Companies spend much time, effort and money on managing their biggest asset – their brand. However, I’ve always been curious about how much effort goes into managing the personal brand of the individual leading the business.
The CEO of any company has a very public role. They represent the company’s brand positioning and values to external audiences, and they have to role-model the brand values and culture to internal audiences. The way the CEO portrays themselves should be inextricably linked to the brand of their business.
To become a CEO in the first place, the individual is likely to be a powerful personality with a strong reputation. They will have a formidable history of success that a board of directors will find appealing as they seek someone to lead the business forward. There will probably be a discussion as to whether the candidate is a ‘good fit’ for the company. But once the CEO begins their new role, I suspect that the personal brand of the CEO isn’t something that is going to be high on the first 100 days agenda. But should it be?
The methodology for Brand Finance’s Brand Guardianship Index gives 50% of the weighting to the CEO’s brand equity. The criteria of Familiarity, Overall Reputation, Employee Approval %, account for 30% of the total assessment. Those at the top of the Index are clearly doing a great job of not only managing their company brand, but their own brand as well.
The responsibility for ensuing alignment of the CEO’s brand and the company brand falls to two people: the chair of the board and the director responsible for the company brand. The chair needs to be sure the person they have hired understands the corporate brand and their role in upholding it. The brand director needs to make sure they understand their new CEO and create a mutually beneficial relationship between the individual and the company at a brand level.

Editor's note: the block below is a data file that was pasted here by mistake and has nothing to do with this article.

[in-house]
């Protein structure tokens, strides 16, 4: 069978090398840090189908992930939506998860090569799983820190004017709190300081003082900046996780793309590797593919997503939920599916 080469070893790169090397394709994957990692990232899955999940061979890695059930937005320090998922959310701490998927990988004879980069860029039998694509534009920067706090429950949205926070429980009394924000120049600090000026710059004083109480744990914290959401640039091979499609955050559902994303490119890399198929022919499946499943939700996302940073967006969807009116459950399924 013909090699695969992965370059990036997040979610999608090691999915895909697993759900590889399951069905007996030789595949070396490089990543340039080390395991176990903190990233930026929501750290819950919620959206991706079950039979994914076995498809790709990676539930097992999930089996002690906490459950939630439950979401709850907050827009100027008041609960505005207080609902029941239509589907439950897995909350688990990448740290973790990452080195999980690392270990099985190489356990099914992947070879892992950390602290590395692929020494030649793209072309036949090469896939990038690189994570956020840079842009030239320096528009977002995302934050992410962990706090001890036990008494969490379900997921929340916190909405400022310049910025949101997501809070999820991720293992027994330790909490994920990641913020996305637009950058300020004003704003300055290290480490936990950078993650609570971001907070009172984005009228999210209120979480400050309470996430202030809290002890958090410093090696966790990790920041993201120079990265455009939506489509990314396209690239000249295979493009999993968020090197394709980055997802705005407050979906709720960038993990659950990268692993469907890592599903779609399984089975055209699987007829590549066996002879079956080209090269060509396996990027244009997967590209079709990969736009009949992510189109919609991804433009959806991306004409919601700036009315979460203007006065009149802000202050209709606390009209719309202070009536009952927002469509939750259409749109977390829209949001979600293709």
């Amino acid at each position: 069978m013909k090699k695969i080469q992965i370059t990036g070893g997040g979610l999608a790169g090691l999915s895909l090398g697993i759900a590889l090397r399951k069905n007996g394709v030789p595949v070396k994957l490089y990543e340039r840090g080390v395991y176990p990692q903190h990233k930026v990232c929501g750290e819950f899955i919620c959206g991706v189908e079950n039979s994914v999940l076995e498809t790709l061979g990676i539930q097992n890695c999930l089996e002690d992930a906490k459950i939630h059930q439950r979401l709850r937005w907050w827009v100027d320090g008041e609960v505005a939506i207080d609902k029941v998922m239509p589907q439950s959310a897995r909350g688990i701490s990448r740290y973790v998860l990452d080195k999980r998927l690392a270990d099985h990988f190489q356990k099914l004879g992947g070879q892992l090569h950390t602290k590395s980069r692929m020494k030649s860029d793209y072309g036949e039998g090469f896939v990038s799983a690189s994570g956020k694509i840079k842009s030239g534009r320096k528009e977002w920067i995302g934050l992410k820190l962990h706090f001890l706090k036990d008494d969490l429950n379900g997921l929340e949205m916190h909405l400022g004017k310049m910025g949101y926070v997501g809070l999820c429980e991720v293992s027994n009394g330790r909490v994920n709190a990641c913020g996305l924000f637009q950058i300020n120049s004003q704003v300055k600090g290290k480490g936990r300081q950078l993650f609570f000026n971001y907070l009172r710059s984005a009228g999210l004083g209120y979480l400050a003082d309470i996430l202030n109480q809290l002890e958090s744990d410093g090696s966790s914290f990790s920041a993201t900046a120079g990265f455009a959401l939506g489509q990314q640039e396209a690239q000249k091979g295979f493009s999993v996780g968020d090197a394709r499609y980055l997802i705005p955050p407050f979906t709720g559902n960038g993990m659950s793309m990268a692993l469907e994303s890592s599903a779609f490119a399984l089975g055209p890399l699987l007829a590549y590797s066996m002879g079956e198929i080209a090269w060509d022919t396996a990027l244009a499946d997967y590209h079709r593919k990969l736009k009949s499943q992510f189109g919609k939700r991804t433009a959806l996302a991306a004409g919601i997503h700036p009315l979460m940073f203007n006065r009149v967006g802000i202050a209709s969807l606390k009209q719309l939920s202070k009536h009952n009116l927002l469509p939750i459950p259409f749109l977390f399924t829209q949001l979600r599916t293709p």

There are several things a brand director should do, with the support of the board. Firstly, create a brand model for CEO as an individual, building a clear understanding of how they want to be perceived, how they are actually perceived and what their values are. Then the brand director is able carry out a brand mapping exercise – comparing the brand model of the individual with that of the company. The result of this exercise is a brand model for the CEO that combines the best of both individual and corporate brands.
The CEO’s brand model gives the company’s PR team a platform with which they can position the CEO with total clarity & ruthless consistency. It allows the CEO to be confident that external and internal audiences will see perceive them as being aligned with the corporate brand, in a genuine way, whilst still retaining the best parts of the personality that got them the job in the first place. When you look at the names at the top of the brand guardianship list, it’s likely those CEOs are doing this already, whether by accident or design!
As an example, you need look no further than Intel. This is a company whose brand values were established by their Founder CEO, the legendary Andy Grove. He was a huge personality in his own right and was also a role-model for the Intel brand values and culture. People adored and feared him in equal measure, but under his leadership Intel became a fiercely strong brand where employees and customers knew what to expect. The most recent CEO, Pat Gelsinger, was a senior executive in the Grove years. He left the company to become a CEO elsewhere and returned recently after the company had suffered some poor years. Gelsinger recognises the power of brand values and culture.
In his first note to employees as CEO he said ‘We must reignite our culture to attract and motivate the best engineers and technologists on the planet….with a vibrant, inclusive and open culture. We need to bring back some of the Groveian disciplines for direct, transparent and data-driven decisions and accountability.” Gelsinger’s CEO brand is a mix of his own strong personality and the core values that made Intel into such a powerful company.
So what are the lessons from all this? CEOs need to remember that the corporate brand is stronger than their own personal brand and will continue long after their tenure ends. And it requires humility to give up part of their own identity for the duration of their role to take on the mantle of the corporate brand.